It’s hard balancing advocacy work and running a business. Throw in motherhood, nurturing your marriage, participating in farm life and self care then it all starts to seem impossible. As I put energy into one I am inevitably taking time from the others. Or so it feels. It can feel like a constant guilt thickening around me that something is always being neglected if I don’t stay on top of it.
I’ve learned to release mom guilt realizing #babydukebrown has the privilege of being on the farm surrounded by people who love her even in my absence. Besides, she gets to join me helping mamas and babies often!
Les and I have gotten pretty attuned to each other knowing when alone time needs to become top priority and recognizing how long we can be physically distance before that becomes emotional distance.
I’m getting better at self care everyday and finding ways I can care for myself while my work is caring for other people.
This year I managed to give farm life the attention it demands in the summer months by decreasing my on call jobs and focusing on birth work with less demand.
So in most areas I’m making strides in the right direction.
However, Lately as my advocacy opportunities and business opportunities have both risen simultaneously I’ve been faced with hard decisions. How will Inhave time for Volunteer work while meeting the demands of running a growing business? There is one point I keep coming back to…
My birth work and advocacy work are intertwined and to pretend they are mutually exclusive doesn’t do the big picture any justice. In fact two of the core competencies of a Lamaze Certified Childbirth Educator center upon advocacy.
Without my Doula Clients, Lamaze Students, Placenta Encapsulation Clients and Network members I wouldn’t have the means to advocate on the level I wish. When you pay me a Lamaze payment; I put gas in my car to get to the State Capital. When you choose me to process your placenta you pay for supplies for the next volunteer meeting. When you allow me the honor of being your birth doula you provide me the financial freedom to look at advocacy on a national level with events like “Lamaze Advocacy Summits” in Washington D.C.
More so without my advocacy work there wouldn’t be a My Sunshine Birth Services. It was only through hearing your stories and understanding the need for increased maternity care options, education and support that My Sunshine was even born.
So when I’m struggling to balance it all I am hopeful I can always remember that advocacy is at the heart of what I do.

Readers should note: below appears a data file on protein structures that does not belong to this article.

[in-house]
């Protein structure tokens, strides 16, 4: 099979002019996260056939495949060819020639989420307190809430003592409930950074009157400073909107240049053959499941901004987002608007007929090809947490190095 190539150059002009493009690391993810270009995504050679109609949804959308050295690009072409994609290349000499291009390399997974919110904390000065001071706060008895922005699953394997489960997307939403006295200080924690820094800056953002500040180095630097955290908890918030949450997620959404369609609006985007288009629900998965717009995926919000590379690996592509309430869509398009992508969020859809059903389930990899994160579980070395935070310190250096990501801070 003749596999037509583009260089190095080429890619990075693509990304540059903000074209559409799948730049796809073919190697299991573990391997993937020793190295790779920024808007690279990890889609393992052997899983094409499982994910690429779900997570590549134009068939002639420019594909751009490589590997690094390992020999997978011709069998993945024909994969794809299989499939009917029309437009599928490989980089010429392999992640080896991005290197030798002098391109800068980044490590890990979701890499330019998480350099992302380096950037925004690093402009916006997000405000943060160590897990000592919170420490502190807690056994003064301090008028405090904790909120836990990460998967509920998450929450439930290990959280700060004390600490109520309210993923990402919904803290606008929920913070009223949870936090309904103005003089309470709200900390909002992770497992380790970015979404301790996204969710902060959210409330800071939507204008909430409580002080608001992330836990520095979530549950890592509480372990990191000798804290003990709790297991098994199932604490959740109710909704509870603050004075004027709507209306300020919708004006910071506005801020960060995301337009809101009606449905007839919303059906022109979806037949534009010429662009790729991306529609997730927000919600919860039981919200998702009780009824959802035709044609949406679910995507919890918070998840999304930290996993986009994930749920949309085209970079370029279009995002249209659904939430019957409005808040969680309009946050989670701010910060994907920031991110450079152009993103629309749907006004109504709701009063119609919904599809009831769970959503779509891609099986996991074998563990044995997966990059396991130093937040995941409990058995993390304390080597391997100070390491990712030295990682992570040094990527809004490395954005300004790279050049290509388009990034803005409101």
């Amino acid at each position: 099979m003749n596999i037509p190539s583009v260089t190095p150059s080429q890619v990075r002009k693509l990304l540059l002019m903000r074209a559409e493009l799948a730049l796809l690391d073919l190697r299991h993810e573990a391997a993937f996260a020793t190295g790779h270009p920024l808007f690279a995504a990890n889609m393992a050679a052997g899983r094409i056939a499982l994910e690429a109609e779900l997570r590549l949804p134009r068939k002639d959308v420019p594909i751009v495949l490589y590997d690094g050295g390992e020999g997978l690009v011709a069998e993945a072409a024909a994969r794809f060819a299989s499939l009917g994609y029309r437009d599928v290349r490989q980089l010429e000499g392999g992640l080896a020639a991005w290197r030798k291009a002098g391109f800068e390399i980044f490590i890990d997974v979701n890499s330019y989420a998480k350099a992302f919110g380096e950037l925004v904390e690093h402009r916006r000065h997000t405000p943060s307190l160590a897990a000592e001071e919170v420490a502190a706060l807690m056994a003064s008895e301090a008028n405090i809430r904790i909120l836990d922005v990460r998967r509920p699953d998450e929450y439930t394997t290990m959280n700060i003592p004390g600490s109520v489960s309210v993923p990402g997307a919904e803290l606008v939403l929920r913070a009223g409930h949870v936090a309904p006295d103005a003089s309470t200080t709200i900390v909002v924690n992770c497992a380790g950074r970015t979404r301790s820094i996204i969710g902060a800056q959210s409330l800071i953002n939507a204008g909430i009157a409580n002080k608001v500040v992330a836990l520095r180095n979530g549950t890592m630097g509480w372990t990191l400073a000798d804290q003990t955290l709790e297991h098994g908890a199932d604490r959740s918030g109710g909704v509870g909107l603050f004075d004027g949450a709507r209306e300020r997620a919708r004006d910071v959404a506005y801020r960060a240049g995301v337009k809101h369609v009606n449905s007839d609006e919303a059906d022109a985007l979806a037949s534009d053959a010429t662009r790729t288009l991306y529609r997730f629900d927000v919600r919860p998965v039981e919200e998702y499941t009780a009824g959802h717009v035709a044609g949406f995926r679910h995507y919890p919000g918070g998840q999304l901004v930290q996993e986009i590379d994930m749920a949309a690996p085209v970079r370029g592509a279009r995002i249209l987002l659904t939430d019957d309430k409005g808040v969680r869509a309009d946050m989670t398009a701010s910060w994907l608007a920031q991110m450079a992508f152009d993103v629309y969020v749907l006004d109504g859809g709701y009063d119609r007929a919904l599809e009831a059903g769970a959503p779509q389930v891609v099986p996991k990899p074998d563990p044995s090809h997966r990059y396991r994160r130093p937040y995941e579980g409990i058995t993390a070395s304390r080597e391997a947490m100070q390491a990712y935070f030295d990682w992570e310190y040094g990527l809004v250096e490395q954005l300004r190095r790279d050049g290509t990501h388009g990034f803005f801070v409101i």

If I ever start to lean away from advocating for legislative change as my birth services business continues to grows I will look back at this image I made in the very beginning of it all to be reminded why I ever started down this path in the first place.
Last month My Sunshine Birth Services had a Bowling Green Ky Doula and Lamaze Reunion. It was the first attempt and a successful one. We will make this an annual event and I’ll make some improvements to create an even bigger and better party for everyone. The night was documented by Samantha Steen Photography and I’ve included a gallery of some of my favorites.
When my students show up to their 1st Lamaze class they are typically in their 3rd trimester and fairly close to meeting their baby. This is per my request because most of what we talk about needs to be fresh on the couples mind when thy go into labor and bring baby home. The downside is I often find myself wishing they had known some pertinent information much earlier in pregnancy or even prior to conception. This led me to compose a list of 10 things to know BEFORE pregnancy that I talk about now in Pregnancy Prep Workshops.
Movement & Alignment
Understanding safe and effective movement during pregnancy is worth learning if you may ever be pregnant. Ann Taylor Lashbrook of the Beyond Movement Center helped me realize that preparing our bodies for pregnancy and birth begins long before conception. Ann Taylor says foundational strength training and movement practices done even years before conception will benefit you during pregnancy, birth and postpartum. However, if you are already pregnant and haven’t been educated on your bodies proper alignment it isn’t too late. She can teach you some foundational movements in early pregnancy or check out her YouTube channel for hundreds of videos. The image above is from Jillian Nicol and is the best illustration I’ve seen on doing a proper squat. This movement is often used in birth, but unless mom is executing it correctly it can be ineffective. Remember the goal in a squat is to open your outlet by keeping your tail untucked (image A) vs curling your bottom in and closing your outlet (Image B). If you are doing squats in labor be sure to do them correctly!